After Judge Sweet completed his remarks, Judge Chou spoke movingly about Judge Sweet’s strong leadership and the collegiality of the members of the bench during the crisis, and he thanked members of the bar for continuing to devote volunteer time to the Court and for working with the judges and staff to adapt to remote proceedings and other changes to the Court. He then reported some good news and some bad news about the long-awaited new case management system. The good news is that, after much study, the Court decided on a browser-based case management system and, in the midst of the pandemic, entered into contract for it. Called “eCourt,” from a company called Journal Technologies, it will replace the four antiquated mini-case management systems that the Court currently uses with a single browser-based system, that will, of course, include e-filing. The bad news is that the eCourt system will not be ready to go online until the summer of 2022 and no interim e-filing system is possible. So, for now, we will all have to make do with the system that we have.


Next, Court CEO James Kim discussed the financial outlook for the Court. This time it was mostly bad news, with a hint of good news. Mr. Kim reported that the courts statewide are currently facing a $200 million budget deficit, which is expected to translate to a $1 million deficit for the Marin Court. At the same time, Court revenues from fees and other local sources are expected to be down $1 million. Together these revenue sources auger a $2 million deficit on a $14 million budget. Not good news at all. One piece of good news is that with well-managed funding allocations, the Court has stabilized its budget and is not having to undertake layoffs or furloughs. The other piece of good news is that, as Judge Chou mentioned in his remarks, funding for the Court’s new case management system has already been locked in from state budget sources.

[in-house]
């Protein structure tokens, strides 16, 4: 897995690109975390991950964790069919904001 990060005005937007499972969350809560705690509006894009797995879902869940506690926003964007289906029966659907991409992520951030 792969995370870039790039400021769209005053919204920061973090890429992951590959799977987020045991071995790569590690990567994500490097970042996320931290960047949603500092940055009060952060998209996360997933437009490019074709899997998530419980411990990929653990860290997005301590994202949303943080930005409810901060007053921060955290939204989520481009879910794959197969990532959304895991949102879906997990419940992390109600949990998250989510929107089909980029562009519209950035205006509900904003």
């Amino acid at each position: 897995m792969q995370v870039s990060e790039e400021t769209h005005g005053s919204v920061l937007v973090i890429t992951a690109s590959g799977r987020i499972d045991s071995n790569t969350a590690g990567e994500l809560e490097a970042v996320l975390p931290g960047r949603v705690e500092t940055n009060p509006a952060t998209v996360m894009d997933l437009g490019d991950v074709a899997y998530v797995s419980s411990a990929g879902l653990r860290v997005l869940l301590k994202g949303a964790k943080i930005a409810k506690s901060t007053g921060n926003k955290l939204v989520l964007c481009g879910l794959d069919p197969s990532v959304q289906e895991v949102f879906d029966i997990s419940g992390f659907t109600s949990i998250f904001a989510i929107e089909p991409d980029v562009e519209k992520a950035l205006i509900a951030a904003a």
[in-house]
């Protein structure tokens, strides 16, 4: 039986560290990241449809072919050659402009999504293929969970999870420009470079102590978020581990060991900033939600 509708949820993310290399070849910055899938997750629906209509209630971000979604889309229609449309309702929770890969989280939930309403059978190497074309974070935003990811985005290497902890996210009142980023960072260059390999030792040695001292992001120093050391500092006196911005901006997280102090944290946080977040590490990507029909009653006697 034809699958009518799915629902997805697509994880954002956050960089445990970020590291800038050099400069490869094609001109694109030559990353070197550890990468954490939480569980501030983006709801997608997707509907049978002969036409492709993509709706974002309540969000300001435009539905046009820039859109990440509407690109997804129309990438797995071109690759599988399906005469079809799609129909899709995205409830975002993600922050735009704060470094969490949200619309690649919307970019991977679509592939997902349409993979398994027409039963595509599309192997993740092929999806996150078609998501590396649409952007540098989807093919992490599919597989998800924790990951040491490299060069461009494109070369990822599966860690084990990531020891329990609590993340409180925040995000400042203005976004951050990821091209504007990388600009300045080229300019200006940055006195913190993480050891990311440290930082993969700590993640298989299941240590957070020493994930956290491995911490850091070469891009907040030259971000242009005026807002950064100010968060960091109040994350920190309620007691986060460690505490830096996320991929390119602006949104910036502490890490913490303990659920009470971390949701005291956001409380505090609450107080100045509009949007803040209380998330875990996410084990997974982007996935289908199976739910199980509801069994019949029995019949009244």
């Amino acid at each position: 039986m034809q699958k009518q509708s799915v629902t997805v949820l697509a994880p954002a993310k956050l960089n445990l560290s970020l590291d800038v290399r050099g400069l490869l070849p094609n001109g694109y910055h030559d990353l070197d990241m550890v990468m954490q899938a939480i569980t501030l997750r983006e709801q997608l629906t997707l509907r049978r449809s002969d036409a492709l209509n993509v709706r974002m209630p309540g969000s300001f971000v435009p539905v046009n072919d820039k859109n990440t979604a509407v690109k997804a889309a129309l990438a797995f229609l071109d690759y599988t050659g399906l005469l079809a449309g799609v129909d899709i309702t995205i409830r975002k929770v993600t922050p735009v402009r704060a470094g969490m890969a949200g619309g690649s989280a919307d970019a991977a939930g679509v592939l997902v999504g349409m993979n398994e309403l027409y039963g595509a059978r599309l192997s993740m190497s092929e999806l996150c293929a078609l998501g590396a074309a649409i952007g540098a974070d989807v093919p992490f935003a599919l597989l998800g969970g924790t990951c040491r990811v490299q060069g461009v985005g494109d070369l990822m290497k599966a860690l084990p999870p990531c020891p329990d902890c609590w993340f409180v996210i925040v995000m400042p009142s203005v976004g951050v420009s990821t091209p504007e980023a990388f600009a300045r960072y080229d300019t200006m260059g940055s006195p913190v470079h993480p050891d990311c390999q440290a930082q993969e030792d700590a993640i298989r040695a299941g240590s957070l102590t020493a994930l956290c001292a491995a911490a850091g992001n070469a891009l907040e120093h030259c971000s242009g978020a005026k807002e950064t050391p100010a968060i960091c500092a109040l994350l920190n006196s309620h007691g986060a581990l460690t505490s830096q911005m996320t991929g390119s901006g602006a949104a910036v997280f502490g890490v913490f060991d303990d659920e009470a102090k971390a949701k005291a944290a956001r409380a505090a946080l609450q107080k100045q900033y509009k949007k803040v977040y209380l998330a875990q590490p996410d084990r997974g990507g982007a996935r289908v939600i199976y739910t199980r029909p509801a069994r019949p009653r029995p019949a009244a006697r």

With all of the news, Judges Sweet and Chou ran out of time for the questions members had submitted. But Judge Sweet promised to respond to them in writing and we will publish the questions and answers when he does. Finally, to wrap up the event, Sue hosted some informal socializing and questions and answers with members of the bar and Judge Haakenson and Judge Howard. Let’s hope that next year’s socializing won’t be via video.